Flipboard, Next Issue Move Forward But Questions Remain
The two digital services offer little for smaller publishers at this point.
Flipboard, the "social magazine" and iPad app that creates digital magazines out of shared links, today announced a trial with eight different media brands including Bon Appetit, ABC News, All Things Digital, Lonely Planet, SB Nation, San Francisco Chronicle, Uncrate and the Washington Post.
Flipboard Pages is an HTML-5 based framework that converts Web content into full-page, paginated "reading experience" when the consumer browses content with Flipboard. Whenever content from one of the media partners is shared on Facebook or Twitter, the Flipboard user double-taps the excerpt to generate a digital magazine.
The trials is also seen as a test of Flipboard’s revenue model, which serves up advertising around the publisher’s content within the Flipboard app and shares that revenue with the publisher.
While advertisers have no control over the placement of their ads, they do get data and customer feedback from Flipbook, which has been criticized for aggregating content without permission and removing its context and related advertising.
Next Issue Moves Forward On Newsstand, But Remains Android-Only
Meanwhile, Next Issue Media, the digital publishing consortium including some of the industry’s biggest players, which has previously said it will be focused on serving Android apps rather than Apple, tells Mediaweek it’s moving ahead with its first quarter launch, but will focus on the print and digital versions of its five founding members (Conde Nast, Hearst, Meredith, News Corp. and Time Inc.)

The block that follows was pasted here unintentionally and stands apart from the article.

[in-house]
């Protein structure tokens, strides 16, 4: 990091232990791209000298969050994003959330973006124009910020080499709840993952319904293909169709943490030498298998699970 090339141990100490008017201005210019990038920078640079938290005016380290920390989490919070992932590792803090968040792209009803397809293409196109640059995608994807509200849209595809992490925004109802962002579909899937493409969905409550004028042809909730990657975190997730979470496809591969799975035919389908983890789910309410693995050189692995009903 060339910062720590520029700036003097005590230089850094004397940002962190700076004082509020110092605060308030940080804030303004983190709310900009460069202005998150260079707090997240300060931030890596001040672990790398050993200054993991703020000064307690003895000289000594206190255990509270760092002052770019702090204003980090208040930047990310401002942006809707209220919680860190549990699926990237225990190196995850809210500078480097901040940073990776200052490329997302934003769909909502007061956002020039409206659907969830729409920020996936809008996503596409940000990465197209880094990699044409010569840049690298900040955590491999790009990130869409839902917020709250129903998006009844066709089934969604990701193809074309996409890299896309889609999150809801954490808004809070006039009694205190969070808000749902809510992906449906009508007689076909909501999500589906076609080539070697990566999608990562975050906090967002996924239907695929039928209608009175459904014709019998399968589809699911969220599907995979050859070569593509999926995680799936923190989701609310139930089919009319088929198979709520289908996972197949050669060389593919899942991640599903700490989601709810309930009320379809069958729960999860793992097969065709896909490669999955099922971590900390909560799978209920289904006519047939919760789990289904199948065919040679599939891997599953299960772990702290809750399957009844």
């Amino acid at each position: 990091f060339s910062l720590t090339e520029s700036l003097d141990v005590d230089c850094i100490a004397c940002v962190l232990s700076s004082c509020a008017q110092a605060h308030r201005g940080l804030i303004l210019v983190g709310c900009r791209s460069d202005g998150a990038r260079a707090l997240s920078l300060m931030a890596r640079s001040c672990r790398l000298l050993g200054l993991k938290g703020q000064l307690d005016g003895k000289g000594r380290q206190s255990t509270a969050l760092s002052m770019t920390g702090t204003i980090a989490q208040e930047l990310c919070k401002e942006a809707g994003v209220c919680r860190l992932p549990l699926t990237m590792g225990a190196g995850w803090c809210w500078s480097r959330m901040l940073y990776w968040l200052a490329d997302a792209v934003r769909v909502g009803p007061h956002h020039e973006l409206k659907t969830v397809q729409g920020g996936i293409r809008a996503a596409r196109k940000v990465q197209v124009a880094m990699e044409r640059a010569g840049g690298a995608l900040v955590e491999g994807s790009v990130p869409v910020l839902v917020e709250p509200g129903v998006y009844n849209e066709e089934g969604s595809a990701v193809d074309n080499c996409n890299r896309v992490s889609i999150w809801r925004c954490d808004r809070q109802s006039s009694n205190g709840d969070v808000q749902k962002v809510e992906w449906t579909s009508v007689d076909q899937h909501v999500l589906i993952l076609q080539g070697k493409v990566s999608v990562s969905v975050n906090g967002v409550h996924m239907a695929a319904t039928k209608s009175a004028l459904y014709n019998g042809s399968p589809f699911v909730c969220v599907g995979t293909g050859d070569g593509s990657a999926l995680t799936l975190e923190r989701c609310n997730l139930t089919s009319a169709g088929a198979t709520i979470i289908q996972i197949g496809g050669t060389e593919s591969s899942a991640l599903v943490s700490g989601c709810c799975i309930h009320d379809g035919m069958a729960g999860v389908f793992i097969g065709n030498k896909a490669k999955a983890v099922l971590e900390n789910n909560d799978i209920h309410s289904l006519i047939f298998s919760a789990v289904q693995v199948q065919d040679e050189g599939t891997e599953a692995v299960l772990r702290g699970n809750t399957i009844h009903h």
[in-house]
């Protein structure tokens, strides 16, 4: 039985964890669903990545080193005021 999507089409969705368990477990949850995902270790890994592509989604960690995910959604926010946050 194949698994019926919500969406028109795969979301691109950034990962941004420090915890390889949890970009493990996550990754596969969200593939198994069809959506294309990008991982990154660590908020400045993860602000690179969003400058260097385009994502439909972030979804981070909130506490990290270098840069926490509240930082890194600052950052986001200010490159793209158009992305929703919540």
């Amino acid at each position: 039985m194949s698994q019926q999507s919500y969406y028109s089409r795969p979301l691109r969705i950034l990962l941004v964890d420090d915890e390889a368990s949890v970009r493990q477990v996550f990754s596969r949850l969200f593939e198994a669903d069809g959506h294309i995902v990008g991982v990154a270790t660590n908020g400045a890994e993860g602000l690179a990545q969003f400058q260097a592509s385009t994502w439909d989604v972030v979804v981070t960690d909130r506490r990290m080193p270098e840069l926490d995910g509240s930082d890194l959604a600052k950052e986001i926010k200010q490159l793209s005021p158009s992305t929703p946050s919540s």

Next Issue Media lays out plans for a first-quarter launch but says it remains compatible with Android-devices only, not Apple. Next Issue will sell print and digital titles for charter companies (Conde Nast, Hearst, Meredith, News Corp., and Time Inc (according to NIM, represents 80 percent of subscription volume in U.S.)
Publishers are hungry for an Apple-alternative due to Apple’s unwillingness to share customer information and its seemingly arbitrary rejection of apps and app strategies, such as Sports Illustrated’s plan to sell subscriptions (the problems also extend to magazine apps that are already approved–a WWD report says The New Yorker’s Dec. 6 issue was "held hostage" by Apple).
However, the fact remains that the iPad is currently the dominant tablet device for magazine content and while Next Issue president and CEO Morgan Guenther tells Mediaweek the magazines featured in its launch represent "80 percent of subscription volume in the U.S." and it plans to add other publishers in the future, there are no options for smaller publishers at this point.
Next Issue has made strides by establishing a "Silicon Valley dream team" but it doesn’t appear to have as yet figured out how to deliver a completely publisher or consumer-friendly product yet. "I didn’t get a good sense of where they were going or how this could eventually work for us," one enthusiast publisher told FOLIO: in response to Guenther’s presentation at MPA’s American Magazine Conference in October.